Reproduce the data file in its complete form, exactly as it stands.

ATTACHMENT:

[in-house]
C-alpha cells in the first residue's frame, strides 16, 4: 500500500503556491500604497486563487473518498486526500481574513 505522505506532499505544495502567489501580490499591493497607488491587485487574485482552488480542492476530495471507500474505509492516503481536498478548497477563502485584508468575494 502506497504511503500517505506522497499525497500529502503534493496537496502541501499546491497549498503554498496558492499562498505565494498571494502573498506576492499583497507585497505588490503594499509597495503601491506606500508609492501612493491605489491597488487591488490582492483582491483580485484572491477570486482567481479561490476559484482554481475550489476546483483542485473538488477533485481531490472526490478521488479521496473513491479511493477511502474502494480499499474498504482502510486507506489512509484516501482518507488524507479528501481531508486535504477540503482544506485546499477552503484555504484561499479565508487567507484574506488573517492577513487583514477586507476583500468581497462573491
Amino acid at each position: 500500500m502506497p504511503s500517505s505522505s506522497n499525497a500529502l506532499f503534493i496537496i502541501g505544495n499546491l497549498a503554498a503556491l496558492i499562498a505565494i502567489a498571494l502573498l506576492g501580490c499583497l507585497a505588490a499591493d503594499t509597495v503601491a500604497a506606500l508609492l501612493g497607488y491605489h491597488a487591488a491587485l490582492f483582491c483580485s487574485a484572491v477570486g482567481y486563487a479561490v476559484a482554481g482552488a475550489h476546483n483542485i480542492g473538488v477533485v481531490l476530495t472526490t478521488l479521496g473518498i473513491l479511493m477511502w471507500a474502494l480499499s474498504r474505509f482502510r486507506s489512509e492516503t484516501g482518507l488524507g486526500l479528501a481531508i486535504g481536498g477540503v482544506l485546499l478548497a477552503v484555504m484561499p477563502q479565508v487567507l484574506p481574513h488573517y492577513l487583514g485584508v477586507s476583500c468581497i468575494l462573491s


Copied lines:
[in-house]
C-alpha cells in the first residue's frame, strides 16, 4: 500500500503556491500604497486563487473518498486526500481574513 505522505506532499505544495502567489501580490499591493497607488491587485487574485482552488480542492476530495471507500474505509492516503481536498478548497477563502485584508468575494 502506497504511503500517505506522497499525497500529502503534493496537496502541501499546491497549498503554498496558492499562498505565494498571494502573498506576492499583497507585497505588490503594499509597495503601491506606500508609492501612493491605489491597488487591488490582492483582491483580485484572491477570486482567481479561490476559484482554481475550489476546483483542485473538488477533485481531490472526490478521488479521496473513491479511493477511502474502494480499499474498504482502510486507506489512509484516501482518507488524507479528501481531508486535504477540503482544506485546499477552503484555504484561499479565508487567507484574506488573517492577513487583514477586507476583500468581497462573491
Amino acid at each position: 500500500m502506497p504511503s500517505s505522505s506522497n499525497a500529502l506532499f503534493i496537496i502541501g505544495n499546491l497549498a503554498a503556491l496558492i499562498a505565494i502567489a498571494l502573498l506576492g501580490c499583497l507585497a505588490a499591493d503594499t509597495v503601491a500604497a506606500l508609492l501612493g497607488y491605489h491597488a487591488a491587485l490582492f483582491c483580485s487574485a484572491v477570486g482567481y486563487a479561490v476559484a482554481g482552488a475550489h476546483n483542485i480542492g473538488v477533485v481531490l476530495t472526490t478521488l479521496g473518498i473513491l479511493m477511502w471507500a474502494l480499499s474498504r474505509f482502510r486507506s489512509e492516503t484516501g482518507l488524507g486526500l479528501a481531508i486535504g481536498g477540503v482544506l485546499l478548497a477552503v484555504m484561499p477563502q479565508v487567507l484574506p481574513h488573517y492577513l487583514g485584508v477586507s476583500c468581497i468575494l462573491s